Could our politicians possibly look past the next election cycle and try this? Nah.

From Professor Volokh, this proposal on health care:

Serious Health Care Reform Proposal:

Let the Democrats put forward three different health care reform proposals. Let the Republicans put forward two different proposals. Find five states to volunteer. Each state adopts one of the proposals. Wait several years. See if any of these proposals worked out well, and if so, which one seems best, and why. Learn from this trial and error, and then pass a national health bill, instead of trying an untested, one-size fits all solution for 20% of the American economy

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7 responses to “Could our politicians possibly look past the next election cycle and try this? Nah.

  1. Anonymous

    It’s already been done…it’s called Medicaid and it’s a disaster.

  2. Arouet

    It sounds intelligent in theory. The problem is that the bad ideas will increase mortality in their test tube states—a permanent benchmark for the ones who die. We already have several decades of research in the pipeline–if we consider all the different models that have been tried in the US and elsewhere over the years. We aren’t lacking in test markets. We’re lacking in realism: you WILL sacrifice quality for broader access. No free lunch. Pick your poison.

  3. JimP

    It also assumes that our leader’s first aim is delivering the best medical care.

    Professor Volokh seems…credulous.

  4. Helsa Poppin

    Mass. has already tried one option – requiring people to buy insurance and subsidizing those who can’t afford it – and from what I’ve read it’s resulted in major problems in delivery of medical services.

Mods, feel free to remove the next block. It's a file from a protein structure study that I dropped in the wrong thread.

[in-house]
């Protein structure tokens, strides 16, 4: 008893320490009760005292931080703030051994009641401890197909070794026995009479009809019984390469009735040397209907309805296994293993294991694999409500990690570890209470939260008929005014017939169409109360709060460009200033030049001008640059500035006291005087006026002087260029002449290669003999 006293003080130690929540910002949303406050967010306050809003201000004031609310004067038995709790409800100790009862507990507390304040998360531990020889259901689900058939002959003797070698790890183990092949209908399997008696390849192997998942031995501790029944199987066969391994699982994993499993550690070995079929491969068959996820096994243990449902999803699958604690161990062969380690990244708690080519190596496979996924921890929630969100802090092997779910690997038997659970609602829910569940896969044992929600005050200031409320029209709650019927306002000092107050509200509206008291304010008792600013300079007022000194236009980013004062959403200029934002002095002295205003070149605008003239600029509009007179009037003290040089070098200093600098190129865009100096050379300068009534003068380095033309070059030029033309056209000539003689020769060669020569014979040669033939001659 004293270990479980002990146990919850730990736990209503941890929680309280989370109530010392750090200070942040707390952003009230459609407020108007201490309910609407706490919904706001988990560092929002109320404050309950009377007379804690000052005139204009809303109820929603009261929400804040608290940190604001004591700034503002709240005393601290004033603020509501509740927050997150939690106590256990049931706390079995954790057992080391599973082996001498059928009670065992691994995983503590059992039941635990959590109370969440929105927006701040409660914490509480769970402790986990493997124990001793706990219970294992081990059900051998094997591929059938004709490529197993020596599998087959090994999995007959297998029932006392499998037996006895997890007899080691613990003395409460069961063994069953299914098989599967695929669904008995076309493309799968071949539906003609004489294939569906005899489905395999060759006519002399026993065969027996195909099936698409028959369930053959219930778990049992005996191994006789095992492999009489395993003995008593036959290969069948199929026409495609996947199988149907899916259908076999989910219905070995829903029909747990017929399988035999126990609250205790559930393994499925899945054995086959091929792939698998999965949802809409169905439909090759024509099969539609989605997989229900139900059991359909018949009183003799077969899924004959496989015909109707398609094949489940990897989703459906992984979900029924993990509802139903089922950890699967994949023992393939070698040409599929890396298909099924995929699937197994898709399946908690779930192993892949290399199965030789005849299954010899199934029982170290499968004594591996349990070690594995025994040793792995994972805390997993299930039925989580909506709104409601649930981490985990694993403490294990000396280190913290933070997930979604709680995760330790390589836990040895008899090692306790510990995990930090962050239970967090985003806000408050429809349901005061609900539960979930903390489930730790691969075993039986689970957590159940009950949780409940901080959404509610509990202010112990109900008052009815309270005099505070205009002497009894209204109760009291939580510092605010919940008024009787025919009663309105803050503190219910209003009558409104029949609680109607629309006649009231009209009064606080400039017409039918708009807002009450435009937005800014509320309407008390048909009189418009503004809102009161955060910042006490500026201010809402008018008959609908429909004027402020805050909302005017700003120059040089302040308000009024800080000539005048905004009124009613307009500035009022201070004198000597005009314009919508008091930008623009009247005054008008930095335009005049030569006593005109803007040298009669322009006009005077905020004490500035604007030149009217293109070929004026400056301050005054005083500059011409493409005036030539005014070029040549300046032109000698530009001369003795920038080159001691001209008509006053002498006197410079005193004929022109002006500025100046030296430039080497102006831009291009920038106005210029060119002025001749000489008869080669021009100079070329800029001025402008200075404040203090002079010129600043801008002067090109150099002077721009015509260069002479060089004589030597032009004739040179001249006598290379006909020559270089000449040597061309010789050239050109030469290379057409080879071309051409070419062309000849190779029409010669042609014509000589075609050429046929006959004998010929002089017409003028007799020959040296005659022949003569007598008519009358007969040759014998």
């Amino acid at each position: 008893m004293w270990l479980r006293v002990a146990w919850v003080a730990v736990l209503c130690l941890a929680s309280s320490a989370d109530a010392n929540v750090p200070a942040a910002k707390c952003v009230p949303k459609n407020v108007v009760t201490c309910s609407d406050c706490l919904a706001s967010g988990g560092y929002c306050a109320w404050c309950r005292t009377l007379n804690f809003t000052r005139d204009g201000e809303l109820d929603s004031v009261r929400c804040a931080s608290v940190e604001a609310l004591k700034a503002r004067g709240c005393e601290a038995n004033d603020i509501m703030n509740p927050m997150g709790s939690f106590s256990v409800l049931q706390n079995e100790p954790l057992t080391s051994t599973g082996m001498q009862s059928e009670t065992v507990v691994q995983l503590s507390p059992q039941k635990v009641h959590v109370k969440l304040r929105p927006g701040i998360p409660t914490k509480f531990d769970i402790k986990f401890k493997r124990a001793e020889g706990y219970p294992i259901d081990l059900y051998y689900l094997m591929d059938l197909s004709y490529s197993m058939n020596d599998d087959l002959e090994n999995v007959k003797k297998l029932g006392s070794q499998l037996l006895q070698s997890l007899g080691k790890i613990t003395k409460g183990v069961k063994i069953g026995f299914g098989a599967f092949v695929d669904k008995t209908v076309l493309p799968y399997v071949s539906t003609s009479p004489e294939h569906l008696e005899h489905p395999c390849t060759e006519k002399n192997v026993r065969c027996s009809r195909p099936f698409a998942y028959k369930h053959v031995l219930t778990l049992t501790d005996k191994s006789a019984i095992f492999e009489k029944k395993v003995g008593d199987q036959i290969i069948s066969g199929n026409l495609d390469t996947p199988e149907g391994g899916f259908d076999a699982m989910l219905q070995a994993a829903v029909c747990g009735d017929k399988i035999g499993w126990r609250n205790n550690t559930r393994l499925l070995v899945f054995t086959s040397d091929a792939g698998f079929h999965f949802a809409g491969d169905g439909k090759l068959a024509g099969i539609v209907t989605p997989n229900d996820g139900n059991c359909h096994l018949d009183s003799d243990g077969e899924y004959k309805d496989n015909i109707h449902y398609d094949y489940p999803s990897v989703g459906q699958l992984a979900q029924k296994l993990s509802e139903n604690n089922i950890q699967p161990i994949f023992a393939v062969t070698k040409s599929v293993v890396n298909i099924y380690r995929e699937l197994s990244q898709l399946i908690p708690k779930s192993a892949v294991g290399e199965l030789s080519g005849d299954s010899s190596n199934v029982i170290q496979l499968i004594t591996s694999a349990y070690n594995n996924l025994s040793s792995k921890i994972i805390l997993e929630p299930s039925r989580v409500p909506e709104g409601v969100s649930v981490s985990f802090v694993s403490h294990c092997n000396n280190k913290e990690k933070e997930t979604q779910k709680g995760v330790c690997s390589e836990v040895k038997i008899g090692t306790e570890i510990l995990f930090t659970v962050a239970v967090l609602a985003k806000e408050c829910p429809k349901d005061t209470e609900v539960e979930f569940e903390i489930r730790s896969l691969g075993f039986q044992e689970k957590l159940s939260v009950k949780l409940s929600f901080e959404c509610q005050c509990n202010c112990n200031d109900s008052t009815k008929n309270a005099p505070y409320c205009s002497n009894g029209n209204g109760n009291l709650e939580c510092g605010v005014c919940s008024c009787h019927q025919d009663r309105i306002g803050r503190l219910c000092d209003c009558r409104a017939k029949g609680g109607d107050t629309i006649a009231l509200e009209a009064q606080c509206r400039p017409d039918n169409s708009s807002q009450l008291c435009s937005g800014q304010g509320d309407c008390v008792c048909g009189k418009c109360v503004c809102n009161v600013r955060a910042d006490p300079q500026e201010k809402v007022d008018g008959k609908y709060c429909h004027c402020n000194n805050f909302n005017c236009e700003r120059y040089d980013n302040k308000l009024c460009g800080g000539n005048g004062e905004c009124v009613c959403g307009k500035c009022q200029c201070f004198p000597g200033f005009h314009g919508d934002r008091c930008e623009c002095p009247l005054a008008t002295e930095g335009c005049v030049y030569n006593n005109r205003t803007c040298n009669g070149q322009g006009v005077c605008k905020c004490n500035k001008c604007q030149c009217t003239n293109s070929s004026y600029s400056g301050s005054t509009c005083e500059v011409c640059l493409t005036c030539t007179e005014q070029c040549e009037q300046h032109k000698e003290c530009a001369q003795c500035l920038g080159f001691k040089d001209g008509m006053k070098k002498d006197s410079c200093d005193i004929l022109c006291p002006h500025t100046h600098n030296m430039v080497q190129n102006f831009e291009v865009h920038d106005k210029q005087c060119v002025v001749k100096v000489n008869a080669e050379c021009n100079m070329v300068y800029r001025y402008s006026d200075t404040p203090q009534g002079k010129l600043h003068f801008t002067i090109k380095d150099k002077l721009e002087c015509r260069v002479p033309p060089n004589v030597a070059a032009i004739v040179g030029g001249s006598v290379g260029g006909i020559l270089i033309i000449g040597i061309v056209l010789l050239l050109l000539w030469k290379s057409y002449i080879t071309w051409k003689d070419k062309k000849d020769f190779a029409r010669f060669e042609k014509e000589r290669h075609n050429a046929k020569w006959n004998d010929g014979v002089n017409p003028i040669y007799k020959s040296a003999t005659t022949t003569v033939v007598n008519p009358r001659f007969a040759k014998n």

I do think that the states can serve as laboratories for the nation, but we must tread carefully. Different states have different demographic attributes and differences in the effectiveness of local government. Also, crossing state lines is easy, so if a state offers a radically different plan than other states, it could result in a major influx or outflow of residents that distort the results (i.e., a state can institute strict rationing of expensive services to keep costs down, knowing that patients who need these services can always move to another state).

  5. edgewater

    the proposal to use individual states as tests for programs before going ‘national’ has long been one of the strengths of the federal system. but lately, congress has developed the arrogance to decide all issues for all people and unwilling to wait to see what works and what does not work. it’s part of being so ideological. you want national health because it’s part of your DNA, and not because you think it would actually work. it’s an unfortunate development, a danger to our political fabric as the number of bad decisions will increase as will the costs of those bad decisions.